“Whoever wants to escape from his nature risks a great deal, whether this momentary escape is done magically or by mimetic will. The deception of the wolf turned shepherd lasts only a brief moment. When the impostor is unmasked, he is ridiculed… [The] fox who has assumed the personality of the wolf […] gives the change for a few moments by terrorising the people around him but obeys his instinct at the slightest crow of a rooster.” (8)

If concealing one’s real interests, or intentions, is a common phenomenon, concealing one’s identity is another matter. In Moncelet’s words, this kind of supercherie only lasts for a short time. One could, of course, reply that the article in L’Opinion was aimed precisely at putting an end to it, but this argument is insufficient.  


Let us summarise the objections to the two suggestions of supercherie taking place. In the first case, this qualification is hardly compatible with the transparency of the Citizen’s Convention on Climate, as well as the number and diversity of the people involved – and it lacks the subtlety of any supercherie. In the second case, supercherie cannot be considered in the absence of the author, and the counterfeiting of his identity is dangerous, because the person who practises it runs the risk of being unmasked. To defend the existence of a supercherie, one must understand the plan devised by a clearly identified author. It is the hallmark of a supercherie that it is intentional and can be unmasked. Moreover, a supercherie is always unmasked. If it is not, it is because it is ignored and it has succeeded. But therein lies the rhetorical interest of supercherie. When you expose it publicly, for example in the media, the masks come off. However, even if what is at issue does not fit the concept of supercherie, invoking the word does have an effect. In a world marked by post-truth, fake news or detox columns, its use, even approximate or inappropriate, is not surprising. Alain Anquetil Article updated on 27 June 2020. (1) The final report of the Citizen’s Convention on Climate was handed over on Sunday 21 June 2020 to the Minister of Ecological and Solidarity Transition, Elisabeth Borne. The report “CAC 40: des profits sans lendemain ? Inégalités, climat : pistes pour bâtir l’entreprise du monde” was published by Oxfam France and BASIC (Bureau d’Analyse Sociétale pour une Information Citoyenne). (2) Source: CNRTL. (3) « Le regard libre d’Elisabeth Lévy – Convention Citoyenne pour le Climat, Sommet de la supercherie », Sud Radio, 22 June 2020. (4) Dictionnaire historique de la langue française Le Robert, 4th edition, 2010. (5) Dictionnaire de la langue française, par Emile Littré, Vol. 4, Librairie Hachette, 1874, and Grand Larousse de la langue française, Vol. 6, Librairie Larousse, 1989. (6) The supercherie is more easily conceived as an individual piece of work, but it can be collective. For example, Marie de Rasse uses this word to describe a collective strategy employed by Lacedemonian women which was described by Christine de Pizan in La Cité des Dames (M. de Rasse, « Travestissement et transvestisme féminin à la fin du Moyen Âge », Questes : Revue pluridisciplinaire d’études médiévales, 25, 2013, pp. 81-98). (7) « Oxfam, les dessous d’une supercherie », L’Opinion, 22 June 2020. (8) C. Moncelet, « Répétition et humour dans les Fables de La Fontaine » Études littéraires, (2-3), 2007, pp. 127-143. [cite]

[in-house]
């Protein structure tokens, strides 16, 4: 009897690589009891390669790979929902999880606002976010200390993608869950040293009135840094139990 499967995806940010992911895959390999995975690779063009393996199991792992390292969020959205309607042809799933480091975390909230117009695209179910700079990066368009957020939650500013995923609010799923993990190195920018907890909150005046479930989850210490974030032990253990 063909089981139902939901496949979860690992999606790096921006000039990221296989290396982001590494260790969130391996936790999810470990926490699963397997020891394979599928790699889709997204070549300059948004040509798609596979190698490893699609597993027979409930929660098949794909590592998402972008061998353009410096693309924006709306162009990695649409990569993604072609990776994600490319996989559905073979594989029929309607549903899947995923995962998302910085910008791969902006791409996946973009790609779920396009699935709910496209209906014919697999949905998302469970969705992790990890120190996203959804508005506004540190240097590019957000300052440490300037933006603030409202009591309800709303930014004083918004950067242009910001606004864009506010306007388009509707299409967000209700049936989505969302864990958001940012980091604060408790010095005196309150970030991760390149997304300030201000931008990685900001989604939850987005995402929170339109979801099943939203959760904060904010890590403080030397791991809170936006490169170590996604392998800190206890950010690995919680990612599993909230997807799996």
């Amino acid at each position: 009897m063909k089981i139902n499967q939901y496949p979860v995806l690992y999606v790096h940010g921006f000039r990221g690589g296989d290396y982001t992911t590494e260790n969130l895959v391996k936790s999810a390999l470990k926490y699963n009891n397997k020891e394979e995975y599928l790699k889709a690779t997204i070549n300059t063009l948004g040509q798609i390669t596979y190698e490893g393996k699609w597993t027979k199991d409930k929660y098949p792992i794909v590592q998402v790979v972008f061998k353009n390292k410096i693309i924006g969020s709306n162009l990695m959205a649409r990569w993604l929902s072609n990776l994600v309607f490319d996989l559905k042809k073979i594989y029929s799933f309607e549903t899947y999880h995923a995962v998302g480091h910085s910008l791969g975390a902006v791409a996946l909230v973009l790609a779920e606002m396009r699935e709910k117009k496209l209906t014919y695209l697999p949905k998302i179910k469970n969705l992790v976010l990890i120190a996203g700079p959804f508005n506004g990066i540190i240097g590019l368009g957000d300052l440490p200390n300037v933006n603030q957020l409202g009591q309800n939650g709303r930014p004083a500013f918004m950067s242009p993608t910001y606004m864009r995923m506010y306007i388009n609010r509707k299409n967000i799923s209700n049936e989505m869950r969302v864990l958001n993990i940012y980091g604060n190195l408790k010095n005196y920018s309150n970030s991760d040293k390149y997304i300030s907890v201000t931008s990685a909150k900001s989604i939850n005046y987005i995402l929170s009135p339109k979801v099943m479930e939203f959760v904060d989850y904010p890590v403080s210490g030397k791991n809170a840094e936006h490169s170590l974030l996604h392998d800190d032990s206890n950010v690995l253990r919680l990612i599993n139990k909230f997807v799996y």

Share this post:
Share with FacebookShare with LinkedInShare with TwitterSend to a friendCopy to clipboard